Critics express doubts over ‘unclear goals’
SHELL has set out a strategy for achieving net zero energy transformation by 2050, which it says will be powered by growth in its customer-facing businesses.
It says the strategy will help accelerate towards net-zero but environmentalists and energy experts have expressed doubts.
Shell’s target is comprehensive, covering emissions from its operations and from the use of its energy products, as well as emissions from oil and gas from other producers that Shell sells to its customers. Through its Powering Progress plan, the company supports the most ambitious goal of the Paris climate agreement, to limit global temperature rise to 1.5°C.
Its targets for reducing carbon intensity are: 6–8% by 2023, 20% by 2030, 45% by 2035, and 100% by 2050, with 2016 intensity acting as the baseline. In 2016, Shell’s net carbon footprint was estimated as 79 gCO2e/MJ.
Shell will also seek to access an additional 25m t/y of carbon capture and storage (CCS) capacity by 2035. The company is currently involved in three CCS projects: Quest in Canada (in operation); Northern Lights in Norway (sanctioned); and Porthos in the Netherlands (planned), which according to Shell totals about 4.5m t of storage capacity.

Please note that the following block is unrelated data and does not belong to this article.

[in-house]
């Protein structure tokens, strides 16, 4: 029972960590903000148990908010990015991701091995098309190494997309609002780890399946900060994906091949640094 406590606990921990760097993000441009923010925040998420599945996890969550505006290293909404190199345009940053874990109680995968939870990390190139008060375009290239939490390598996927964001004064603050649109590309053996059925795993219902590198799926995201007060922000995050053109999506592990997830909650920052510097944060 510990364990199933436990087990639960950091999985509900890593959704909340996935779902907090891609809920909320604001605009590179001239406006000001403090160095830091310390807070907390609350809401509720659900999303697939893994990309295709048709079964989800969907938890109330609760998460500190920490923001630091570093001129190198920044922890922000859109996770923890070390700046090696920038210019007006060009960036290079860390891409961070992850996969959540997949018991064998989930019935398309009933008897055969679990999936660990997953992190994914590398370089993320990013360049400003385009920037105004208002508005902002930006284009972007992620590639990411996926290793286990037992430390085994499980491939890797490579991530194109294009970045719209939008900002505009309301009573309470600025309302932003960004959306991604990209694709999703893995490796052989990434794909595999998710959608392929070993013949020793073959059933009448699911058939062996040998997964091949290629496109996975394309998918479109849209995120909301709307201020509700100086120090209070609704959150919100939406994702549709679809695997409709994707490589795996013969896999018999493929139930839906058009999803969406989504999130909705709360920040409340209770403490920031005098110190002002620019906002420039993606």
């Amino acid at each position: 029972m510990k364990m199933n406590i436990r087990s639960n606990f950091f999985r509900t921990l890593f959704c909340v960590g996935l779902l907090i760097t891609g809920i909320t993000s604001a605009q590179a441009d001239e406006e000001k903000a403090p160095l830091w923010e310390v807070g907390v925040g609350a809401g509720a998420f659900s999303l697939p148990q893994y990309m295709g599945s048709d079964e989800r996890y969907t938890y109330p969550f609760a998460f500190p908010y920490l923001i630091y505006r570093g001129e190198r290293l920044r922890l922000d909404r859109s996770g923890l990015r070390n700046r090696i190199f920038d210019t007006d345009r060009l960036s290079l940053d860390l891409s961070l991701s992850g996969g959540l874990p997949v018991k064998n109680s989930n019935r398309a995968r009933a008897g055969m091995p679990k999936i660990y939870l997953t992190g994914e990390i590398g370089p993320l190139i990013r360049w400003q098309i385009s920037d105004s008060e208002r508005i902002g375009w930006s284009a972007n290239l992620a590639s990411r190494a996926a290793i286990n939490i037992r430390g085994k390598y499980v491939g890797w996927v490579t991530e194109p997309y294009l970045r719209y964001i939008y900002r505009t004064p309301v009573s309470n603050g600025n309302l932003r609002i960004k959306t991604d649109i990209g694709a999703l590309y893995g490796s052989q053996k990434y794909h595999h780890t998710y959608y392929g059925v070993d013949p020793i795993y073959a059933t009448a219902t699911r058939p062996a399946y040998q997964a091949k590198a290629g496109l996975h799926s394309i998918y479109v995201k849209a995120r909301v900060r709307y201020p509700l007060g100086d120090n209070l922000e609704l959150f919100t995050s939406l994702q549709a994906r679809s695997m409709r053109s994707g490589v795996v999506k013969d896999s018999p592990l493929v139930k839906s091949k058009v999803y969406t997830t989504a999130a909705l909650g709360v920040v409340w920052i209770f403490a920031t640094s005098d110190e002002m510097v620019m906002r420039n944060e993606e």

Additionally, Shell aims to use nature-based solutions to offset emissions of around 120m t/y by 2030; work with emissions initiatives such as Science Based Targets Initiative and Transition Pathway Initiative to develop industry standards, and align with those standards; and to develop an energy transition plan for an advisory vote to shareholders with the aim of updating it every three years.
This article is adapted from an earlier online version.
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